Yesterday I wrote my undergraduate exam in complexity theory. I had to leave off one question, which bugs me since then. Consider: $$ HALF-SAT = \{ \varphi \mid \varphi \text{ is a formula which is satisfied by at least half of all assignments }\} $$ I'd like to know how I can prove NP-hardness.

FWIW, here's what I figured out:

  1. HALF-SAT is probably not $\in$ NP, at least in no verifiable way I can think of (not really relevant to the question)
  2. SAT $\preceq$ HALF-SAT doesn't work, at least not by just adding clauses with new variables, doesn't change satisfiable-assignments/arbitrary-assignments ratio
  3. TAUT $\preceq$ HALF-SAT via $\varphi \mapsto \varphi \wedge x_{new}$, but that's coNP-hardness (together with NP-hardness this further lets me assume 1., intuitively)

And no, this has nothing to do with the problem you find via googling "HALF-SAT".

  • $\begingroup$ What is the problem exactly? Are you given an arbitrary SAT instance and asked to determine if it belongs to HALF-SAT? Or are you given a HALF-SAT instance and asked to determine if a solution exists? The answer to the second problem is always 'yes', and a satisfying assignment can be found with a randomized algorithm. $\endgroup$ – Austin Buchanan Sep 3 '13 at 17:54
  • $\begingroup$ If I understood correctly, it's neither. I want to show that the decision problem HALF-SAT is NP-hard and tried so with karp reduction. $\varphi$ is an arbitrary (well-formed, iirc) formula, which is satisfied by (at least) half of all possible assignments. I should probably exchange SAT for 3-KNF to make the distinction clearer. If this helps, I'll edit the question accordingly. $\endgroup$ – Sebastian Sep 3 '13 at 18:13

Hint: Take a new variable $x$ and add it to all clauses. This shows that HALF-SAT' is NP-hard, where HALF-SAT' differs from HALF-SAT by strengthening "at least half" to "more than half". HALF-SAT is similar.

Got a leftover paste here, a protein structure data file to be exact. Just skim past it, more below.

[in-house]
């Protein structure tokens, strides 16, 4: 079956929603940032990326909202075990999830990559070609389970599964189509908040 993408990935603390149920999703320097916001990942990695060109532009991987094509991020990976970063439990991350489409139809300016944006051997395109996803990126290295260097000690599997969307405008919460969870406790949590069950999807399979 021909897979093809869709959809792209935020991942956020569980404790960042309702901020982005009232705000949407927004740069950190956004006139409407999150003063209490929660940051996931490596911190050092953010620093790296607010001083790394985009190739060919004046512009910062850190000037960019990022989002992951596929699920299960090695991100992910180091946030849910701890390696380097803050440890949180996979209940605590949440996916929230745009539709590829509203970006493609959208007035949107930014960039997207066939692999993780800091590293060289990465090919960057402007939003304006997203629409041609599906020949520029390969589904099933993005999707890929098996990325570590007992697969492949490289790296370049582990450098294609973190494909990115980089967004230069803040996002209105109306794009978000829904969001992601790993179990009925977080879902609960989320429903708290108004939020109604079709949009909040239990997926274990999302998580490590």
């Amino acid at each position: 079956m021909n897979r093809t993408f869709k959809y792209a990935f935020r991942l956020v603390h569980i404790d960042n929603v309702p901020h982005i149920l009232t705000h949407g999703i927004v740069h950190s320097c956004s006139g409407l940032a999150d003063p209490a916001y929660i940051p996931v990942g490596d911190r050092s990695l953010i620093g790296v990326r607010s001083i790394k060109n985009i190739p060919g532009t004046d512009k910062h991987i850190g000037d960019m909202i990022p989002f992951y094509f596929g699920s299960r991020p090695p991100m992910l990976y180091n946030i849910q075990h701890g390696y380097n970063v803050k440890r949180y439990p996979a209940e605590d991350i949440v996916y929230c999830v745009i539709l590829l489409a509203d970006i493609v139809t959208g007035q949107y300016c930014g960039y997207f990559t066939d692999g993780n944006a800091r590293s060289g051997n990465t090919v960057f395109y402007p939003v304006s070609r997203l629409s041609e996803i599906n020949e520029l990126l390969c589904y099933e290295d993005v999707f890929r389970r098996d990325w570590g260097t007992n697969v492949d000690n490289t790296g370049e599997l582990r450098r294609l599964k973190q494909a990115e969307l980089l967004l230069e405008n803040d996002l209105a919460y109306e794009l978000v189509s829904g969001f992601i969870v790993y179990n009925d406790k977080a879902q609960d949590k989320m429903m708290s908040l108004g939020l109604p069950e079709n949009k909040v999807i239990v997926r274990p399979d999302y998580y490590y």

The $P$-closure of HALF-SAT' (and HALF-SAT) forms the complexity class $PP$.

  • $\begingroup$ Ahh, so instead of going with what I outlined as 2., we don't add clauses rather than extend the existing ones. Suddenly it makes sense. Facepalm. $\endgroup$ – Sebastian Sep 3 '13 at 20:11
  • $\begingroup$ But assuming that my reduction 3. is valid, how can HALF-SAT be NP-complete (PP $\subseteq$ NP) while also being coNP-hard? $\endgroup$ – Sebastian Sep 3 '13 at 20:15
  • 1
    $\begingroup$ The inclusion is in the reverse direction: NP$\subseteq$PP. $\endgroup$ – Yuval Filmus Sep 3 '13 at 20:38
  • $\begingroup$ What does phrase '$P$ closure' mean? $\endgroup$ – Bread Winner Jul 13 '19 at 14:42
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    $\begingroup$ Problems polytime-reducible to HALF-SAT'. $\endgroup$ – Yuval Filmus Jul 13 '19 at 15:03

A possible reduction from SAT is the following. Assume given formula $\varphi$ has variables $x_1,\dots,x_n$ we map $\varphi$ to $$ (\varphi\land y)\lor\left(\overline y\land\bigvee_{i=1}^nx_i\right). $$

  1. If $\varphi\notin\textrm{SAT}$, then the left part is always false. The right part is satisfiable for $y=0$ getting $2^n-1$ solutions. Hence $f(\varphi)\notin\textrm{HALF-SAT}$.
  2. If $\varphi\in\textrm{SAT}$, then for assignments setting $y=1$ we get $c>0$ satisfying assignments for the left part. If $y=0$ we still get the $2^n-1$ many satisfying assignments. Hence all in all we get $2^n-1+c>2^n$ satisfying assignments which implies $f(\varphi)\in\textrm{HALF-SAT}$.

As this problem is also PP-complete the coNP- and NP-hardness directly follow as PP is closed under complement. However the direct reduction from SAT seem to be quite interesting for me.


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